Performing was also a stepping stone for me in this realization of taking these qualities within ourselves, no longer falling into this kind of whirlwind of false humility. It has nothing to do with showing off. It’s just recognizing that these are gifts and then starting to create a mindset that says, I want to be of service with these gifts. I want to give what I can. The only reason I say I still don’t know is because I don’t have quite yet. There’s not a system in place quite yet, except for my art because I think I can go even deeper. I do more and more teaching in groups, workshops and master classes. They center on music and vocal production and these kinds of things. I’ve given up trying to be professionally technical about them. I really incorporate anything and everything that I can that has to do with spirit, and with connecting to spirit and with meditation and that’s what I teach. I see that becoming something that will be an even greater path in my life for sharing all that.

Dealing with COVID

I learned a lot more surrender. It was a word that I had contemplated before. But this absolutely said, well, you want to contemplate it further. Here you go. Here’s a year where you might not have any work. All of these things. The people that you’re close with, you may not be able to see them. All of these things. Can you find that quality of interconnectedness, of self-connection, of absolute moving from kindness and love, regardless of what’s happening around. Really sifting through. I’ve never been a big news fan. I think it is important to know what’s happening and to be informed and also aware of where other people are and what they’re going through so that you can help them if you can, if you have something to offer, but not being in that obsessive cycle of news. 

This year has actually cracked that open for me even further, of really saying, well, is this something that I’m learning about that’s just creating more drama internally? Or is it actually something that is good for me to know so I can bring it forth in a positive way. I’ve learned so much about the kindness of other people towards me. I’ve received so much support and help and surrendering to that. My journey has also been one of learning what the word receiving is, and what a humbling experience it is and what a gift it is towards the person giving you something. This year has really brought it into my awareness.

What it brought up for me is also these ideas about the divine feminine and that our world and the era that we’re entering is much more in the embrace of this quality of the divine feminine. That has to do a lot with surrender. Maybe the idea of what a goal is, what success is, what achievements are, those can pivot. We don’t have to pivot. Those things can pivot and we can start saying, the goal is the process. The goal is the connection. The goal is the way that I’m relating to somebody and to the world and to the earth and to my body.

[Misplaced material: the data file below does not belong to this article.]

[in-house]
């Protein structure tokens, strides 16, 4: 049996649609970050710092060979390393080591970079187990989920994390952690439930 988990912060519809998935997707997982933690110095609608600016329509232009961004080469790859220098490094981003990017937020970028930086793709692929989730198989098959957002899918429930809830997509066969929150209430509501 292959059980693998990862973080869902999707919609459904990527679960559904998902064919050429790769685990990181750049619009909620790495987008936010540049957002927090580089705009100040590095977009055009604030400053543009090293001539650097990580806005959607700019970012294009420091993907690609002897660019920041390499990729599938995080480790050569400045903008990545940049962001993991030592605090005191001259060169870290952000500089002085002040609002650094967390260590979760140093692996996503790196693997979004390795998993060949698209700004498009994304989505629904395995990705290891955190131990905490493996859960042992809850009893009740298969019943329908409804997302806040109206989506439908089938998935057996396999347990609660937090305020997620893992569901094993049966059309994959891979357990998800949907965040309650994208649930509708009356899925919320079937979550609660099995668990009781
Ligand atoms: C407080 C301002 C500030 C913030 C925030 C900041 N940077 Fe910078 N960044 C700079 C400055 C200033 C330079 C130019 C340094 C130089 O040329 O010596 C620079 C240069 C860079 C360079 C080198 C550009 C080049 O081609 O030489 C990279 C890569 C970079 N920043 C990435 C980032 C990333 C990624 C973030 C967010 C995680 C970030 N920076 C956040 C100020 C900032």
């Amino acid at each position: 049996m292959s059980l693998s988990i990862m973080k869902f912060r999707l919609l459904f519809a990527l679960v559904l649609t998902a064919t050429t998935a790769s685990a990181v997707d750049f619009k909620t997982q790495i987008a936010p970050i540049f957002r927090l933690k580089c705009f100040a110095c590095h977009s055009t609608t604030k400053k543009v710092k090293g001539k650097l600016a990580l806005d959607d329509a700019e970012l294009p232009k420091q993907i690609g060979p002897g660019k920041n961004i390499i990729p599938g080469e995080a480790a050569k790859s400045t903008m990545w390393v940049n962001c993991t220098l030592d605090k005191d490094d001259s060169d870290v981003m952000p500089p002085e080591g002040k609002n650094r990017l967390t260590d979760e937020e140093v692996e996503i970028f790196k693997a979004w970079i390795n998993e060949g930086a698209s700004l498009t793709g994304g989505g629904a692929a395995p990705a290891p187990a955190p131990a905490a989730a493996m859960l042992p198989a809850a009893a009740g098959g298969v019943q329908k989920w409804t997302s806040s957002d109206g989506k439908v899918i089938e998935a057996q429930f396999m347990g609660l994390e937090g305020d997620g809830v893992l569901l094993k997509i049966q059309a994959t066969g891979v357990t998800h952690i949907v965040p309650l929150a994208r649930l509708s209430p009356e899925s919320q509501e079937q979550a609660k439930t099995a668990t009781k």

How Harmonyum Integrated Into My Journey

This year came and then you had to stop and it was such a funny way of being introduced to something so wonderful and exciting and then be like, okay, patient, surrender and wait till she’s back. This goes back a bit to the beginning of our conversation because so much of it has to do with a vibrational quality of opening up and allowing the right vibrations to come through. I’m flabbergasted by your capacity to hone into that. It’s very musical. I don’t know if you know that but there is something very musical about it. You are almost like a musician playing on the instrument of somebody else’s body when you do that. That’s how it feels to me. That I’m this instrument and you’re allowing yourself to really play my body to its fullest potential, to its most exuberant.

It feels like a music session, and that’s part of what I absolutely love about it. Also, the quality of your concentration. It creates that carpet of oneness that we seek. That’s how I felt coming out is the non-separation really, really becomes much more apparent. You don’t feel like your own enclosed, separate little self. 

Dealing with Anxiety and the Nervous System in Harmonyum

It’s almost like having more cognitive meditation, and when you really hone in to Buddhist writings and all this, when you become more of an observer of the awareness. This puts it in a very physical level of becoming more of an observer. So things like anxiety, you’re not associating. You’re not identifying. They’re not blinding you to being able to take a step back. That’s the quality that is priceless. It’s really beyond value.

It’s really tricky. I am coming from an intelligence with so much of what I do, all of these things that I’m talking about. It’s almost nonverbal. We can talk about it. We can try talking about it. We could describe, but the actual knowing, the actual intelligence sits Solar Plexus, heart, sacral center, other places in the body. The communication of it is nonverbal. We try and do our best. And really that’s my best way to describe it is actually it takes you to that space in between and allows more space to open up.